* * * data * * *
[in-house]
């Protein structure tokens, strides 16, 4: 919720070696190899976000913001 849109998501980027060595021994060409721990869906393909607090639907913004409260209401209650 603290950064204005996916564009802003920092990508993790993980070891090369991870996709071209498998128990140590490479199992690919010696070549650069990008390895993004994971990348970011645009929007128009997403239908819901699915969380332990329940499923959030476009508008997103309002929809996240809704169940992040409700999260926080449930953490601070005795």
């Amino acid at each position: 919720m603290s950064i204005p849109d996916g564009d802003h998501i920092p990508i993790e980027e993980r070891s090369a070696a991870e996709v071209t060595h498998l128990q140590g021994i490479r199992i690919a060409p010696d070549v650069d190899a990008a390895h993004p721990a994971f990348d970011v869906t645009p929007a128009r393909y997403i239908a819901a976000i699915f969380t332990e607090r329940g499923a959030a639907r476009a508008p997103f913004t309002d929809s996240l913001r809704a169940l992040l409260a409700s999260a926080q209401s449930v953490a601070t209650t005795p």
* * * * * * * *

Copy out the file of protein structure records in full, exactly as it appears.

[in-house]
């Protein structure tokens, strides 16, 4: 919720070696190899976000913001 849109998501980027060595021994060409721990869906393909607090639907913004409260209401209650 603290950064204005996916564009802003920092990508993790993980070891090369991870996709071209498998128990140590490479199992690919010696070549650069990008390895993004994971990348970011645009929007128009997403239908819901699915969380332990329940499923959030476009508008997103309002929809996240809704169940992040409700999260926080449930953490601070005795």
């Amino acid at each position: 919720m603290s950064i204005p849109d996916g564009d802003h998501i920092p990508i993790e980027e993980r070891s090369a070696a991870e996709v071209t060595h498998l128990q140590g021994i490479r199992i690919a060409p010696d070549v650069d190899a990008a390895h993004p721990a994971f990348d970011v869906t645009p929007a128009r393909y997403i239908a819901a976000i699915f969380t332990e607090r329940g499923a959030a639907r476009a508008p997103f913004t309002d929809s996240l913001r809704a169940l992040l409260a409700s999260a926080q209401s449930v953490a601070t209650t005795p």